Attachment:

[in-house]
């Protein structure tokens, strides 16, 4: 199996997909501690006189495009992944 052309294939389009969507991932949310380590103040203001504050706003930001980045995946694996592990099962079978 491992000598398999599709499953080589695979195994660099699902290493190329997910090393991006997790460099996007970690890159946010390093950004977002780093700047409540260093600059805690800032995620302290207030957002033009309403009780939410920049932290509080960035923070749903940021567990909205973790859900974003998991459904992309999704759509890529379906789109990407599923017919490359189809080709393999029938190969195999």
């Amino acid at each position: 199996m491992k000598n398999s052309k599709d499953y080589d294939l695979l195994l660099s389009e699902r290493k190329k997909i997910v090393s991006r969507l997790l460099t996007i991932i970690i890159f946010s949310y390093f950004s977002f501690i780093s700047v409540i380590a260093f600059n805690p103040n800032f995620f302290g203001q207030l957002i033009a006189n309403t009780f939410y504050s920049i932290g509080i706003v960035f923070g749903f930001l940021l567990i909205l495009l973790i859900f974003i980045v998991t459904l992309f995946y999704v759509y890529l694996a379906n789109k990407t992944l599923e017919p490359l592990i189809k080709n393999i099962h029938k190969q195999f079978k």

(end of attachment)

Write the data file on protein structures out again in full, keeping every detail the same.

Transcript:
[in-house]
């Protein structure tokens, strides 16, 4: 199996997909501690006189495009992944 052309294939389009969507991932949310380590103040203001504050706003930001980045995946694996592990099962079978 491992000598398999599709499953080589695979195994660099699902290493190329997910090393991006997790460099996007970690890159946010390093950004977002780093700047409540260093600059805690800032995620302290207030957002033009309403009780939410920049932290509080960035923070749903940021567990909205973790859900974003998991459904992309999704759509890529379906789109990407599923017919490359189809080709393999029938190969195999």
């Amino acid at each position: 199996m491992k000598n398999s052309k599709d499953y080589d294939l695979l195994l660099s389009e699902r290493k190329k997909i997910v090393s991006r969507l997790l460099t996007i991932i970690i890159f946010s949310y390093f950004s977002f501690i780093s700047v409540i380590a260093f600059n805690p103040n800032f995620f302290g203001q207030l957002i033009a006189n309403t009780f939410y504050s920049i932290g509080i706003v960035f923070g749903f930001l940021l567990i909205l495009l973790i859900f974003i980045v998991t459904l992309f995946y999704v759509y890529l694996a379906n789109k990407t992944l599923e017919p490359l592990i189809k080709n393999i099962h029938k190969q195999f079978k």